It is a season of change. The winds continue to whip across the brown flats of the Texas plains, but the air that it brings is warmer. It does not sting or bite or chase you to find shelter. It only caresses your face more often than you’d like, and it tugs at your hair to unravel and dishevel as it pleases. The wind is not gracious. It pulls like a demanding toddler. But it brings change. Spring is in the air, although not apparent. The landscape is still harsh in this place of glass and iron buildings, of dust and concrete. When the rain falls, it is warm. The glass panes do not fog over, and there are no more icicles.
The land has thawed, and I, too, have thawed. This is a season of freedom.
In June 2013 I attended the HOW Design Conference and heard James Victore speak. He spoke of doing what you love and loving your job. For many years I felt trapped doing a corporate job that I did not love. I was very good and proficient at my job, and I was rewarded for my work. Yet, the work did not satisfy. I belonged to the gruesome statistics of American workers who spent 9+ hours of my day doing something I did not enjoy.
I trained myself to be an analytical person. A woman who engaged life with numbers and science. I had forgotten the creative longing within me. For so long I had suppressed it that I no longer recognized what it was.
My soul was famished.
Five years ago I finished my first self-published novel, a two-year journey into the bursting realms of my imagination. I poured everything I had within me into those 700+ pages. It was my life and my dreams that culminated into the two main characters who bore the flesh and blood of “Cedric”. It was a feat I had not planned to accomplish, let alone attempt. It happened during a window of time when I first listened–really listened–to that unrecognizable longing that was my creative soul.
Five years ago a new opportunity opened before me. Five years ago I knew nothing of graphic design and very little of photography. I relearned what it’s like to be creative, to think in terms of ideas and concepts, of colors and textures, of space and lines, of symmetry and perspective. Five years ago I was a different person.
Within five years I evolved into the woman I am today. That path shaped me. It forced me to be strong, to have opinions, to not cower from what I know to be right. Being a creative person has pushed me out of my shell. And now I face a new road. It is there at my feet. It veers away from my comfort zone. I am reminded of a story James Victore shared. He was passionate about his work, his design. He believed in his vision for design and his ability to communicate that vision. Rather than settle for security, he launched out on his own. To him, loving his job and being happy far outweighs doing subpar work and being comfortable.That is the road at my feet. For several months I’ve tasted fear and compromise at the work place; I’ve been despised for my ideas. My voice was silenced, and they made me work like a trained monkey. I have now tasted freedom, and I don’t think I could ever go back. What I have learned is that the most precious gift we can give to help make the world a better place where we are, is to give of yourself. Your ideas, your talents, your visions, your dreams, your abilities; they all matter. You have those things for a reason. They are part of you, and only you can give those gifts. To all those in the world who silence people because they do not think or act or produce exactly like you…shame on you. You have shown us that you know nothing of value.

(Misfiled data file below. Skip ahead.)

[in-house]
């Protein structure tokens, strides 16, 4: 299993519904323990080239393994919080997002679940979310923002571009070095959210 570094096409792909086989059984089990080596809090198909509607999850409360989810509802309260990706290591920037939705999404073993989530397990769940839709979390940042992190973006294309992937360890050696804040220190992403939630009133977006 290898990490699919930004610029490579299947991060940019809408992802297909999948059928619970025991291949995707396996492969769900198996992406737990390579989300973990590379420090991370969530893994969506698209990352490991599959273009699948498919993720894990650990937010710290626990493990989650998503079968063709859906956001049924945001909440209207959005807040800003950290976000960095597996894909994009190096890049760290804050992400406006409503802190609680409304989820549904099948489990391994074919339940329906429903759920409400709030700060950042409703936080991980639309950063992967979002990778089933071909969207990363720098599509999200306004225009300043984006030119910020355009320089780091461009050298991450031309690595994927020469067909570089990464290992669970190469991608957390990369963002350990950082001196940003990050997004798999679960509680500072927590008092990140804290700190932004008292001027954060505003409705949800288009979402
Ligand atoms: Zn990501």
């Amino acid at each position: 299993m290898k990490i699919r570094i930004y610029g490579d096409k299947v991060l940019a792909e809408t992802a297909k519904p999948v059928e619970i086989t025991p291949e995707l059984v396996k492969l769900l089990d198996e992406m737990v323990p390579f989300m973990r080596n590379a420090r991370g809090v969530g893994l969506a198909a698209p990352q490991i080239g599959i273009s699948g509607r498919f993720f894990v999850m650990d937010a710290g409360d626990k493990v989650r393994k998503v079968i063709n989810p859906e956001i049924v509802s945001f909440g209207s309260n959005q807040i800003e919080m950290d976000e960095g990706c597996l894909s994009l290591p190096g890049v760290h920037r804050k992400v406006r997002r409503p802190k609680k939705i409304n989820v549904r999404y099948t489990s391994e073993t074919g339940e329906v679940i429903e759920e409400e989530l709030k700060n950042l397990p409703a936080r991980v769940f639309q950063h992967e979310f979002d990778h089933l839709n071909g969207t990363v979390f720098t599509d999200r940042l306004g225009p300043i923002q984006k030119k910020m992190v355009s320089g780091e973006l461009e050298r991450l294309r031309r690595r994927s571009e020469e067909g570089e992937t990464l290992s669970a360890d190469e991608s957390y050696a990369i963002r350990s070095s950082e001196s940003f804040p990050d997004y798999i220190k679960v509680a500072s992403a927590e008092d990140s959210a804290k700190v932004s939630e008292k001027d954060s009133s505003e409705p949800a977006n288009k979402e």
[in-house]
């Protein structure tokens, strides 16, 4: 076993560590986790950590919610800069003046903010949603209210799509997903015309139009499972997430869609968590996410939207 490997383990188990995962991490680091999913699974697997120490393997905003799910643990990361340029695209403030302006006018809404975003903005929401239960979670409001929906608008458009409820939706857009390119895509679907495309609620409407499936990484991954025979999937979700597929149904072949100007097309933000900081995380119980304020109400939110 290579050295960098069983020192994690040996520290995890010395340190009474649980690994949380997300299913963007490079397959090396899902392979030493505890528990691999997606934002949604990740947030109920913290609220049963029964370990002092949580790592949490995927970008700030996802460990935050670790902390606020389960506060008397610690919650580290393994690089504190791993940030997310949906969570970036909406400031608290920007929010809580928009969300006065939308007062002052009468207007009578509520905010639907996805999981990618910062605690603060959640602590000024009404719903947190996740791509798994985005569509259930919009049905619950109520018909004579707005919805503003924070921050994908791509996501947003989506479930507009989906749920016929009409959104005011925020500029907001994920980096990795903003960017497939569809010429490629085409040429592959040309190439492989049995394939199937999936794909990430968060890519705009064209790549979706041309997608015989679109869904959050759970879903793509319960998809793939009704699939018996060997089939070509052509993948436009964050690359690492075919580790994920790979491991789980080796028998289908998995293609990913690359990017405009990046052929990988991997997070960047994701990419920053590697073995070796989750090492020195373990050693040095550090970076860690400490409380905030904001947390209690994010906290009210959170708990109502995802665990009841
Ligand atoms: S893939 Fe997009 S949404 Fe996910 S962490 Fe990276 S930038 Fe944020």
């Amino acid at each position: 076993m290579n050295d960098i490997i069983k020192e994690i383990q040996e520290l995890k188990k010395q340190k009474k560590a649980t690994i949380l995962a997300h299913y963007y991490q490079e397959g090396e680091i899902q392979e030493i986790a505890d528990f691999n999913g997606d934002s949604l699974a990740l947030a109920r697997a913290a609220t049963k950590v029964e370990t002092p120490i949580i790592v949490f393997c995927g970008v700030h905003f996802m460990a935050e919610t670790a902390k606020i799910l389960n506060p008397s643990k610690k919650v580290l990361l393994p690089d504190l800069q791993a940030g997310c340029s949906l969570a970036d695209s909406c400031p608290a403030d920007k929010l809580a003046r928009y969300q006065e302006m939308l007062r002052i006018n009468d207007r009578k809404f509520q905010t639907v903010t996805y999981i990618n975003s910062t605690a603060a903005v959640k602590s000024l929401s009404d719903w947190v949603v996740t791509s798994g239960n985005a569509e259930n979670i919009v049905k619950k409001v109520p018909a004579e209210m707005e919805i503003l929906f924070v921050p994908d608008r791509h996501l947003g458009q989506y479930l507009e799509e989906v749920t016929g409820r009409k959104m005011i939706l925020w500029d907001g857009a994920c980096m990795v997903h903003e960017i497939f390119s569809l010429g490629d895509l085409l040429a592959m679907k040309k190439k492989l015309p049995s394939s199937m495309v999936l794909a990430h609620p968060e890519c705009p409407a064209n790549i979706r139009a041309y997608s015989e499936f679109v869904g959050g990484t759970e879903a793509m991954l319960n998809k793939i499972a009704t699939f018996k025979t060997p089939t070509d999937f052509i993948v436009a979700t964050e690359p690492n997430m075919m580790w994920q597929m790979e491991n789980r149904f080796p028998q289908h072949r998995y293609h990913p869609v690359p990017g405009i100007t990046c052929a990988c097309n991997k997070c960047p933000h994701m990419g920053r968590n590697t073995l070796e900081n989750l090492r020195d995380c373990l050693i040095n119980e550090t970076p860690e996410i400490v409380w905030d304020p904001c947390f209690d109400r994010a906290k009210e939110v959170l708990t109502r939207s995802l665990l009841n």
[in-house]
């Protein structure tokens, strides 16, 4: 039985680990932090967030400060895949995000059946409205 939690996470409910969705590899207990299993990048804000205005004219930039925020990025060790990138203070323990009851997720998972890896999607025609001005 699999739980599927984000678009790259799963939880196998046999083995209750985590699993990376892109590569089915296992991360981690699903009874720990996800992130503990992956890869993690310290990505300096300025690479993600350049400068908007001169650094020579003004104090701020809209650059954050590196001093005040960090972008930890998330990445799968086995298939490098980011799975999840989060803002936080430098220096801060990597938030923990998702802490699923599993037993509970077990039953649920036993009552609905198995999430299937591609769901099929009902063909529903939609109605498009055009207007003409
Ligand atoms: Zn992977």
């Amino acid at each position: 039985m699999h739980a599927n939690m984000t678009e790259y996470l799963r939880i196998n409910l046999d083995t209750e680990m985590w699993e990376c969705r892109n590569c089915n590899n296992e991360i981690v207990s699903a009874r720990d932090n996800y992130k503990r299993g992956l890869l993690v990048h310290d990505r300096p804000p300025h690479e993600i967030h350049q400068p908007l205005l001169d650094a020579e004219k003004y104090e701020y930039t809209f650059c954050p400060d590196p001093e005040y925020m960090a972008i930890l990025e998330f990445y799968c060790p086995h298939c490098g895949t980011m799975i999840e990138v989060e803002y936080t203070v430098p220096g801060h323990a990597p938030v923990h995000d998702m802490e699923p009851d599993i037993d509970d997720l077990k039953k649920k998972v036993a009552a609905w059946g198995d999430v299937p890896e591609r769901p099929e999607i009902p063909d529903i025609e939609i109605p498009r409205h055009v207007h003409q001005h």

There are days we are meant to soar, yet there are many who are afraid to do so. Henri Matisse said, “Creativity takes courage.” It’s a frightful thing to expose your soul, lay bare your ideas, open them all up for ridicule. If only we’d realize there are more who are cheering us than the other party.This is a season of change. The rains are falling, pelting my windows, washing them clean from winter’s dust. The days are longer, and my soul is freer.